Manchu as a tool language for European missionaries

Manchu as a tool language for European missionaries

Mario Cams Ph.D. Candidate KU Leuven Like some of the other missionaries at the Qing court in the early 18th century, the French Jesuit Joseph-Anne-Marie de Moyriac de Mailla (1669-1748) studied both Chinese and Manchu.  He is said to have started studying Manchu rather late in life, at the age of fifty.[1] Soon after, he started translating into French large parts of the Han-i araha tung giyan g’ang mu bithe, a Manchu-language translation and revision of the Tongjian gangmu 通鉴纲目 (“Outline and detail of the...

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PRC Manchu studies at a turning point?

PRC Manchu studies at a turning point?

Two news items from the past year, linked below, suggest that with the oft-reported demise of the last “native speakers” of Manchu in Heilongjiang, new attention is being brought to the problem of training a new generation of Manchu specialists in China.  In one article, senior figures in the field such as Wu Yuanfeng 吴元丰 and Guan Jialu 关嘉禄 are quoted as saying that there is a serious shortage of younger people being groomed to take over the work of collating, organizing, and publishing Manchu-language archives from...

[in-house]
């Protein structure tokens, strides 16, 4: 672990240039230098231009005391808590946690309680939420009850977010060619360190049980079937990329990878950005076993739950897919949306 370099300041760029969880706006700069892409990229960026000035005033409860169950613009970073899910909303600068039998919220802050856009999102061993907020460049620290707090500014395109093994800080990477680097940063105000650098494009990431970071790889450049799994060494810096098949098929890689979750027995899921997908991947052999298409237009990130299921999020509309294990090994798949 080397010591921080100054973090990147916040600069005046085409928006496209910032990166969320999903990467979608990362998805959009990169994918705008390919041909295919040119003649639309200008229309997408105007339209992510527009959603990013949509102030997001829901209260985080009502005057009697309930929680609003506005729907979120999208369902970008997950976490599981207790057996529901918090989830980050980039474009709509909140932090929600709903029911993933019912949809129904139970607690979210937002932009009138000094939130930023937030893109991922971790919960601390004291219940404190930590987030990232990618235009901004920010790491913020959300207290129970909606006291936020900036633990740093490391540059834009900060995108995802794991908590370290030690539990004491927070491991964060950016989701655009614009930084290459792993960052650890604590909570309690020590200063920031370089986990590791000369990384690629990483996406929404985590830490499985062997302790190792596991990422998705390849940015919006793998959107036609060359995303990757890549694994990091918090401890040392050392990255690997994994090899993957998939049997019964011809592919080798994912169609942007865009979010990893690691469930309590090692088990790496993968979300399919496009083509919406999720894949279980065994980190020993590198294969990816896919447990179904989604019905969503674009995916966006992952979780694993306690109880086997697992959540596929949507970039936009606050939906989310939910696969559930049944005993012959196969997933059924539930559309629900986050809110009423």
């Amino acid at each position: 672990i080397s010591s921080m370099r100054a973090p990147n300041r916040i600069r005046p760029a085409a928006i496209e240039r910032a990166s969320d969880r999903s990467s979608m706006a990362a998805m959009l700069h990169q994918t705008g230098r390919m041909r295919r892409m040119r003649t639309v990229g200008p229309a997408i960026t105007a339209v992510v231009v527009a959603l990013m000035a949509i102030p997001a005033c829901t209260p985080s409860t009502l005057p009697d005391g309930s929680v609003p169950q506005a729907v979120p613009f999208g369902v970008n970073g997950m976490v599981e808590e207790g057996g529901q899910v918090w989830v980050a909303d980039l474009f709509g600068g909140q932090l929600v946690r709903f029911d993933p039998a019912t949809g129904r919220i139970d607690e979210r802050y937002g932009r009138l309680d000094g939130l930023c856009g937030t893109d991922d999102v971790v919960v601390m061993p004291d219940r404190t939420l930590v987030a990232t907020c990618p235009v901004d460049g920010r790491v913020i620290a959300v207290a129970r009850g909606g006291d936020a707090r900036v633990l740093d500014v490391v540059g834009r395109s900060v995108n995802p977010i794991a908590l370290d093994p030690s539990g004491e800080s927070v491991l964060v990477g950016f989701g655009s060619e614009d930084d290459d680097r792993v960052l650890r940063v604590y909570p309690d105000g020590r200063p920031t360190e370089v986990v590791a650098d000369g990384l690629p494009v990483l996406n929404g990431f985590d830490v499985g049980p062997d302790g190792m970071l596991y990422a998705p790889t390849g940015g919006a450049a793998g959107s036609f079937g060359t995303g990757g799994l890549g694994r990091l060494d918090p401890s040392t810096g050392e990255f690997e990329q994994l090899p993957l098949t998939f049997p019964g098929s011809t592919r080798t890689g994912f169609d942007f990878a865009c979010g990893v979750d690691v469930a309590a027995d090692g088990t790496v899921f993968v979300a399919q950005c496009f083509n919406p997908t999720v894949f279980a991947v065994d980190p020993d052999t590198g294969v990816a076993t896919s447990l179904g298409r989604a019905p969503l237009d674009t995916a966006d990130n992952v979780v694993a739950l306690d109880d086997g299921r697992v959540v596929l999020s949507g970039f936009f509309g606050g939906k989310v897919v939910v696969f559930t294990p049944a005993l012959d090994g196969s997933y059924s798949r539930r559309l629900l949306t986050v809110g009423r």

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Zheng Tianting on Manchu

Zheng Tianting on Manchu

Zheng Tianting 关于学习满文的一封信 Zheng Tianting 鄭天挺 (1899-1981), one of the great 20th-c. historians of the Qing, was the author of a number of important early works on early Qing history, of which 《探微集》is probably the most famous.   Shown here is a letter he wrote in 1962 to a colleague in the Nankai History Department, Xia Jiajun 夏家駿, who had written to ask about the utility of Manchu for research.  He writes in part, “Before, when I was at Peking U. teaching Qing history [between 1930 and 1937],...

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The New Norman

The New Norman

The publication of Jerry Norman’s A Comprehensive Manchu-English Dictionary — the long-awaited revision of his 1978 Manchu-English Lexicon — is at hand.  Harvard Asia Center Publications announces that this title will be available by the end of January 2013.  Norman, who sadly passed away in July 2012, had been working for many years on this project.  The new Dictionary contains about one-third more entries than the Lexicon, and has extensive notes on pronunciation not found in the...

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